Friday, October 12, 2007
Do you recognise this plant?
We try to give our children the most natural diet possible. Given that they are in semi captivity for reasons that I have often talk about. The howler monkey forages daily for food. They range through the forest searching for suitable trees for the days feeding. We have to emulate this activity to give them the most healthy and natural environment possible. Foraging also means rotation. They never feed on the same tree two days in sucession. How clever they are. They do not exhaust their supply, always leaving enough for another day. Our helpers go into the forest every day and come back with armfuls of fresh leaves, berries and fruits. The children recognize this and the happy sounds we hear from their enclosures when the boys arrive back with their days collection, is wonderful to hear. This sound tells us that we are doing the right thing. Who know better than the children themselves? This is of course in addition to the balanced diet that we give them.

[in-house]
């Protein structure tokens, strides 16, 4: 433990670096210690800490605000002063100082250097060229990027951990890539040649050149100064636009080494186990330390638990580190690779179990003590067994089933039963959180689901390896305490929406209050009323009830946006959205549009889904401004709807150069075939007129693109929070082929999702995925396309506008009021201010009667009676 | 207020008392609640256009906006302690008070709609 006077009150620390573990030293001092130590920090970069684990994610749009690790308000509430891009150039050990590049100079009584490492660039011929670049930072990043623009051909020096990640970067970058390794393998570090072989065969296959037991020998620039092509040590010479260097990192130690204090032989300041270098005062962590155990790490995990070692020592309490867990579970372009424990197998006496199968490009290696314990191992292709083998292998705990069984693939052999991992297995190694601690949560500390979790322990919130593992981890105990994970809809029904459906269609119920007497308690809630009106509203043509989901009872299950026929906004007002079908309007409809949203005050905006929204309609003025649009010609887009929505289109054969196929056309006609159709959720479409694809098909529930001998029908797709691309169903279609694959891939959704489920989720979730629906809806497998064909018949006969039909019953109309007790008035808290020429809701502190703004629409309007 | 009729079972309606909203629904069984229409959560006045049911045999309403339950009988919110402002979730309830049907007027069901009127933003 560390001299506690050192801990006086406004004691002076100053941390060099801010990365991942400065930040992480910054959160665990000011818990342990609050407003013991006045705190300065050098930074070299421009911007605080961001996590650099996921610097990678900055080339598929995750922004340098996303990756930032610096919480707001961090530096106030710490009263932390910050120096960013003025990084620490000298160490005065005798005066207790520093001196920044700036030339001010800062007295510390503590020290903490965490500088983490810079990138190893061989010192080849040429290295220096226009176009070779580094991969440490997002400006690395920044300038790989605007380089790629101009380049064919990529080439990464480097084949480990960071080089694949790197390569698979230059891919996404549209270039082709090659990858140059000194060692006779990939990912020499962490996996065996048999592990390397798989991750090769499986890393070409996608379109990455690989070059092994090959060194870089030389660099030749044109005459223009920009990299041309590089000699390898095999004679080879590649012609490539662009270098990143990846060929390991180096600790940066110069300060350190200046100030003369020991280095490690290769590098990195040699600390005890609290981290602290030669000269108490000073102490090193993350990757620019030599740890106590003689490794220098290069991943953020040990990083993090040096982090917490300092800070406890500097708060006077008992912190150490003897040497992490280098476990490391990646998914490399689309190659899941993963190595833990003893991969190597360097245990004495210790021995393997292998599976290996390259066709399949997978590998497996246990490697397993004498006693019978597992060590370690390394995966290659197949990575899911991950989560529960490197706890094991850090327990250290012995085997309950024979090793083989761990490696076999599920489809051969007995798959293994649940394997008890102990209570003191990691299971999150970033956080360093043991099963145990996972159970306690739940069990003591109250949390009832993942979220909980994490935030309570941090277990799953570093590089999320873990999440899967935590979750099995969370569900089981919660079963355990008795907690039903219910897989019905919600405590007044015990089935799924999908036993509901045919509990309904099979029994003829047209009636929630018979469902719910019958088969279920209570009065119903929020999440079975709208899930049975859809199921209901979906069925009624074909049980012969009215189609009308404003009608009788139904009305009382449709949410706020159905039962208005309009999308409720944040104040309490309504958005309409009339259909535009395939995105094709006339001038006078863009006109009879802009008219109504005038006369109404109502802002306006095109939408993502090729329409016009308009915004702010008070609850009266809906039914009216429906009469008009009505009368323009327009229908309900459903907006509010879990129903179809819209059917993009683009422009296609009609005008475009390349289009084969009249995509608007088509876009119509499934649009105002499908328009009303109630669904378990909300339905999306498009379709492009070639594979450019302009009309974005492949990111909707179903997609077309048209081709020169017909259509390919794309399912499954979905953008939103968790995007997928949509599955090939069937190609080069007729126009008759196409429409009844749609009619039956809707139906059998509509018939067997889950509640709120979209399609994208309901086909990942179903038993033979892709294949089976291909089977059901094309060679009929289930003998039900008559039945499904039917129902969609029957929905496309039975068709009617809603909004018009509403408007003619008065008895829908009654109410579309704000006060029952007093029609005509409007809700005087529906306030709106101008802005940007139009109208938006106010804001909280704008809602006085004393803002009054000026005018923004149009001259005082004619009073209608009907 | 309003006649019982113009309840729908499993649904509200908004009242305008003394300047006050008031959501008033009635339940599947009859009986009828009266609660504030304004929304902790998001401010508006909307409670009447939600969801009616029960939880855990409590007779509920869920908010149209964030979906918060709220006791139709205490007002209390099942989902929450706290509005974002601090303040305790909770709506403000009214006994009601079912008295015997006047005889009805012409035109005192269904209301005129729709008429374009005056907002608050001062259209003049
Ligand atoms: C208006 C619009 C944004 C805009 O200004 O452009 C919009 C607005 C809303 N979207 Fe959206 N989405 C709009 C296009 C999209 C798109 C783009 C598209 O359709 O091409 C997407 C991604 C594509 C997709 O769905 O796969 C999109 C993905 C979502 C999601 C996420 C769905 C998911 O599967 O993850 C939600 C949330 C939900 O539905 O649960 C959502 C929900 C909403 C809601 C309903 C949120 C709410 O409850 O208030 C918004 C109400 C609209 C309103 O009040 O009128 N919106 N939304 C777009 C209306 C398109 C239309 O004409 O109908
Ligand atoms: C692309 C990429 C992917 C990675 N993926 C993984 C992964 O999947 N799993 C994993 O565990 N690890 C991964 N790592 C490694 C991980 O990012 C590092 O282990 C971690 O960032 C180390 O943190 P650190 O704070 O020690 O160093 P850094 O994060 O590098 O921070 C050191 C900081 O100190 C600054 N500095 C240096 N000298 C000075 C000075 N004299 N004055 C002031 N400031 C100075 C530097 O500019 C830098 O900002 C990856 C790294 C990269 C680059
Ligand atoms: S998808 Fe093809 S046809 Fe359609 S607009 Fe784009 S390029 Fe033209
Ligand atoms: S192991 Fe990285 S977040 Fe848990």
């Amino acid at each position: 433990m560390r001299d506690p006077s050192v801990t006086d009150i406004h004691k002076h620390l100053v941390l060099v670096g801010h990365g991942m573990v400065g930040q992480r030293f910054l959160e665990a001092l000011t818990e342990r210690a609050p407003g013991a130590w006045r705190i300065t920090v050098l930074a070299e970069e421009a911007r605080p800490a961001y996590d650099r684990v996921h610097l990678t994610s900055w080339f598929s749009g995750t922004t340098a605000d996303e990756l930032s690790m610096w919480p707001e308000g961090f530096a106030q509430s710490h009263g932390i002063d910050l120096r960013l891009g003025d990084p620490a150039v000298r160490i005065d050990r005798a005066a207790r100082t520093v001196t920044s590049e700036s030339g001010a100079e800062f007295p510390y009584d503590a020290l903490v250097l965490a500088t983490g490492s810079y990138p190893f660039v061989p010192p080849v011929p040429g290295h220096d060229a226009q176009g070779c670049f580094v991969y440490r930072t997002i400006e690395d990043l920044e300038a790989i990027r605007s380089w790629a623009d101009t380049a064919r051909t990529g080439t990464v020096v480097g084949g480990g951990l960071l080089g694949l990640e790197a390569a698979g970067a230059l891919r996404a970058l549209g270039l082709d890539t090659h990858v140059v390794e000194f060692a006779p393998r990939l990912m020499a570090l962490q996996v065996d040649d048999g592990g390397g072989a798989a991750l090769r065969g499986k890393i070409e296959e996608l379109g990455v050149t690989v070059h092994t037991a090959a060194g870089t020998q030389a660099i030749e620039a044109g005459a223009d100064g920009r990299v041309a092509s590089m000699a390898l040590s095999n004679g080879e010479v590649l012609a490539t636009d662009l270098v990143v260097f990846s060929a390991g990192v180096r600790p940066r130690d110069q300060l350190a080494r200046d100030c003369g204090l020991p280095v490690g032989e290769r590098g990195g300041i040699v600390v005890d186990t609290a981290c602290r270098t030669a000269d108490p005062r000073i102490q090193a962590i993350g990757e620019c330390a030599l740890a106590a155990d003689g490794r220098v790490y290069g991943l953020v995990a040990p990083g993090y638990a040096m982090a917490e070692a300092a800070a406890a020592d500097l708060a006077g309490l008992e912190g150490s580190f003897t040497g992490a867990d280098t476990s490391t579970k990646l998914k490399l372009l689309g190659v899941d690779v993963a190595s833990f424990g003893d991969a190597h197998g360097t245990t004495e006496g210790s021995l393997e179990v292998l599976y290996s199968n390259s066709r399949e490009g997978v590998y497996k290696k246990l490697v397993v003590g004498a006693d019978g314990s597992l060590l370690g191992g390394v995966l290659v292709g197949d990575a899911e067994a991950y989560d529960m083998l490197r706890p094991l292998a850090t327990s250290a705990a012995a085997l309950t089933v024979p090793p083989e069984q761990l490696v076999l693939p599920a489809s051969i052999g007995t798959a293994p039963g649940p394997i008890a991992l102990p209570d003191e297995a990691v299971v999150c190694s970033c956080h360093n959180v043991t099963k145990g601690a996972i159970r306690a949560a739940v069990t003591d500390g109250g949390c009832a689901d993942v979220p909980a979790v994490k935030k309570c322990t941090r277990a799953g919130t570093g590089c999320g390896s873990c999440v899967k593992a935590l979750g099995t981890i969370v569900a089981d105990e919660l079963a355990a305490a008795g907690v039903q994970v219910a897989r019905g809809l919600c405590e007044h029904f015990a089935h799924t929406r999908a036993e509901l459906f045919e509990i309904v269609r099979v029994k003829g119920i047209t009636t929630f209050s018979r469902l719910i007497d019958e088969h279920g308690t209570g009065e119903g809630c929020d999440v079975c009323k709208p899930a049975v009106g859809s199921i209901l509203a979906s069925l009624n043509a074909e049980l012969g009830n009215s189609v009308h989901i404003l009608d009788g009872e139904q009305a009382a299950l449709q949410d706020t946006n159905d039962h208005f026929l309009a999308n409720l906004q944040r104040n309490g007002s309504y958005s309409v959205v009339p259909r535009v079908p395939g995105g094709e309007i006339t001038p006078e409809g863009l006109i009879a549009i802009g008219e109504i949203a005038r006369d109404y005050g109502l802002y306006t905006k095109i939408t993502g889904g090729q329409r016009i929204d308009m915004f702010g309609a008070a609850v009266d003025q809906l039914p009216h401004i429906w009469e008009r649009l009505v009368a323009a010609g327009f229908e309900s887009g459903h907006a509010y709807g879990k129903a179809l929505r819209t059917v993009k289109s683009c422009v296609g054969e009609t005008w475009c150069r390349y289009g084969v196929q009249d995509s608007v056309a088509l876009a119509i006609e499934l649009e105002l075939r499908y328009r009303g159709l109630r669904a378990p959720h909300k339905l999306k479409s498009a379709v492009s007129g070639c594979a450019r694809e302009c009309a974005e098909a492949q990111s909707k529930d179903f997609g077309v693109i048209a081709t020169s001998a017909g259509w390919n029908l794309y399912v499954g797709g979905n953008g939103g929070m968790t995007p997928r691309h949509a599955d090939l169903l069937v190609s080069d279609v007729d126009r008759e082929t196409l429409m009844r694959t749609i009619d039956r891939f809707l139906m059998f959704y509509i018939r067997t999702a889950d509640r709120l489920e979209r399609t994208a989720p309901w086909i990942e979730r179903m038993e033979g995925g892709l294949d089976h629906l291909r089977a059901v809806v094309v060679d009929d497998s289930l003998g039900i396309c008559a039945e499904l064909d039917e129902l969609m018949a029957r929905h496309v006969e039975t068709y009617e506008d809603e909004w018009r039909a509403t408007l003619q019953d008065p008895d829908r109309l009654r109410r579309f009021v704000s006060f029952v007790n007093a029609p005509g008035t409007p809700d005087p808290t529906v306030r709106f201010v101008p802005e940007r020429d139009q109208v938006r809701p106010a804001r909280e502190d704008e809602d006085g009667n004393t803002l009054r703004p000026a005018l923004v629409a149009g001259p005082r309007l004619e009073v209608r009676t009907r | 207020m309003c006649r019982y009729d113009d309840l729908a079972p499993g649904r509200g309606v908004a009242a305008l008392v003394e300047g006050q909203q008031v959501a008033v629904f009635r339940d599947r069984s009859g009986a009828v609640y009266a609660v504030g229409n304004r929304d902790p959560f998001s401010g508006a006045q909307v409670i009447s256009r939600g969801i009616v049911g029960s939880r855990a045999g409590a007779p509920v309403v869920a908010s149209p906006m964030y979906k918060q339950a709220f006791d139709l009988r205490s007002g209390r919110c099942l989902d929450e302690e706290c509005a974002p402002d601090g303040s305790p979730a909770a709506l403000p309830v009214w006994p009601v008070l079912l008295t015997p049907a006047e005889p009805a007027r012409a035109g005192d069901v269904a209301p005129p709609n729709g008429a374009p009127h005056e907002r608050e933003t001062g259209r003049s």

Sometimes the children know better than we do. They love the leaves of the plant in our photograph. It is thorny, but this does not worry the monkeys, although I have had several sore fingers from handling it. What is its name? The locals call it 'Uña de gavilian', or 'fingernail of the hawk'. This seems like a good name, the thorns are very like the claws of the hawk. I know this because I had a young rescue hawk and her family with me for many months and her claws, grasping my hand were similar. (this story another time). I don't yet know what the children call it. What do you call it? Please tell me.
Posted by Philip Cordrey at 3:54 PM